2. Nonviolent Peaceforce does not pay ransom.

3. Nonviolent Peaceforce relies on nonviolent activities. We do not use armed body guards.

4. The motive for his abduction is not known, nor is the affiliation, if any, or identity of his captors.

Mr. Umar Jaleel is an experienced peaceworker who has been involved in resolving community disputes among communities in Sri Lanka prior to being deployed to the

He is a learned man speaking 6 languages who was hired by Nonviolent Peaceforce in 2004 to support our work with vulnerable families affected by armed conflict in the Trincomalee district of Sri Lanka. Jaleel was working specifically with Peace Committees, religious leaders, local government officials and merchants to build capacities for resolving local conflicts and mitigating or preventing violence against civilians. He is a well-respected member of our team and the peace worker community.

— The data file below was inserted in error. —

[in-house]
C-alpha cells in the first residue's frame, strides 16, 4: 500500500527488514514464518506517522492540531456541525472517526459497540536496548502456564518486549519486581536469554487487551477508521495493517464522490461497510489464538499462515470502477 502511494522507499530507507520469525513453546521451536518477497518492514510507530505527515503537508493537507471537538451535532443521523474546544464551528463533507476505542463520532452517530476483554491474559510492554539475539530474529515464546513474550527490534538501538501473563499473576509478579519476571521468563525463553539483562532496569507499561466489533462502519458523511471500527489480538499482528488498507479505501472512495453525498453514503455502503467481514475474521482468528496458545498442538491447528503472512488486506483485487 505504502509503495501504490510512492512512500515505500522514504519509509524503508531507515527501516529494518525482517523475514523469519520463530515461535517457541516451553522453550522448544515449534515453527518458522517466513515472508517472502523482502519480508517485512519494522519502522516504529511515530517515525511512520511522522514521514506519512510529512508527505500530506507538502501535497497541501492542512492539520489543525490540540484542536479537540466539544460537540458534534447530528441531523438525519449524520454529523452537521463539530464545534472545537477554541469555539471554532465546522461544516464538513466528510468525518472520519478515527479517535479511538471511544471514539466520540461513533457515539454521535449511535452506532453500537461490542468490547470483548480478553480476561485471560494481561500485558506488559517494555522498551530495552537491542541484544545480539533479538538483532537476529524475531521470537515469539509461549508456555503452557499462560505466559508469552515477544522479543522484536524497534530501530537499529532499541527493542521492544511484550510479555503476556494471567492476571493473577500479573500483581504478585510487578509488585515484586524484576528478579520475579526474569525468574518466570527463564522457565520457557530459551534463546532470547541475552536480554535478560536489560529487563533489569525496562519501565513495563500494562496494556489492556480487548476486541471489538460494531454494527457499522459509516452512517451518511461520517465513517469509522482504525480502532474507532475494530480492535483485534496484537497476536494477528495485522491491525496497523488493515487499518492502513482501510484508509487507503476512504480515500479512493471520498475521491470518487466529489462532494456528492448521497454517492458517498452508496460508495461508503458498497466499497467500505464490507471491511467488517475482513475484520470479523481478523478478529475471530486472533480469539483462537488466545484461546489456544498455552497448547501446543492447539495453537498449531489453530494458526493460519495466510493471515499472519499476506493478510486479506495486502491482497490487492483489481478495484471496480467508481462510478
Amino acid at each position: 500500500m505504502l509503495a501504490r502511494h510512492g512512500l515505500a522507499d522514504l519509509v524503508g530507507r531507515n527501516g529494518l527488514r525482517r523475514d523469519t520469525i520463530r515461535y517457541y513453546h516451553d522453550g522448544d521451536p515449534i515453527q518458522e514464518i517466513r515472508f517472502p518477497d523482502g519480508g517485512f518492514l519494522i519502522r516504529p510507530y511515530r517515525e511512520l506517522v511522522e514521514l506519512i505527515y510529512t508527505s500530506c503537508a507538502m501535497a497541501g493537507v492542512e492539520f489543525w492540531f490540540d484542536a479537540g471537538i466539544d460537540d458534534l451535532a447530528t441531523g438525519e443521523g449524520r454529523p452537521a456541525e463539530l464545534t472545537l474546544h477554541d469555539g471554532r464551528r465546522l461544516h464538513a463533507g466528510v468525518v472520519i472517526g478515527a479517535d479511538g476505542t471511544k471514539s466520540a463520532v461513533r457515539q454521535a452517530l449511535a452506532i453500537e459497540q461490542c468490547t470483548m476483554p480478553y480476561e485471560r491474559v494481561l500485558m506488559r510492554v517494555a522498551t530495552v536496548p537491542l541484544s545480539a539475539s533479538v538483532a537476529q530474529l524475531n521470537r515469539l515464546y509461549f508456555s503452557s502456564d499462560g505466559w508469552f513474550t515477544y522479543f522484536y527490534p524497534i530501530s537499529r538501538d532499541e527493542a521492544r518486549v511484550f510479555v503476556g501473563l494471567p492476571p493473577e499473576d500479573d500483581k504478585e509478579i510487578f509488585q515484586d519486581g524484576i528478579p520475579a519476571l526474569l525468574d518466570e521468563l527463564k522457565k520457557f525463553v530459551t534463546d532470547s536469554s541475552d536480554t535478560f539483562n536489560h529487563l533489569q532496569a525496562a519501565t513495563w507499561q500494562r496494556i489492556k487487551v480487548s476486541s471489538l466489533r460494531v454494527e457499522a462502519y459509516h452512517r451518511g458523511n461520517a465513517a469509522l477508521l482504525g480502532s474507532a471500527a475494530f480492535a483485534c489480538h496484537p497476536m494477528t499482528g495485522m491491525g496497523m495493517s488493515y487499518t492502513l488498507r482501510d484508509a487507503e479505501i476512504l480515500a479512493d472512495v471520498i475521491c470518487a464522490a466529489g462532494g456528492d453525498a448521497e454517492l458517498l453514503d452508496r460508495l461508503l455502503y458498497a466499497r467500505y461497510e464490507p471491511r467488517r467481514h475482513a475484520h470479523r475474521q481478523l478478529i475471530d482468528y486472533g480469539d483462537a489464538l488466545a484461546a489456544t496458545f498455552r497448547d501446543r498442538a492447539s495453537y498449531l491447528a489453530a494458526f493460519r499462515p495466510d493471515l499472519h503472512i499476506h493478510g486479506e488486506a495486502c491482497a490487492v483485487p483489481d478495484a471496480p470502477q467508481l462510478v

As one of Nonviolent Peaceforce’s most experienced national staff in Sri Lanka, Jaleel was asked, in 2008, to become one of NP’s international fieldworkers for our Mindanao project in the Philippines. He is the third Sri Lankan to be deployed by Nonviolent Peaceforce to the Philippines, where he is working to improve Muslim-Christian relations and support local peace organizations and structures of peace to
consolidate the peace processes. His efforts assist to maintain a fragile ceasefire between the Armed Forces of the Philippines and various armed groups on the island of Basilan.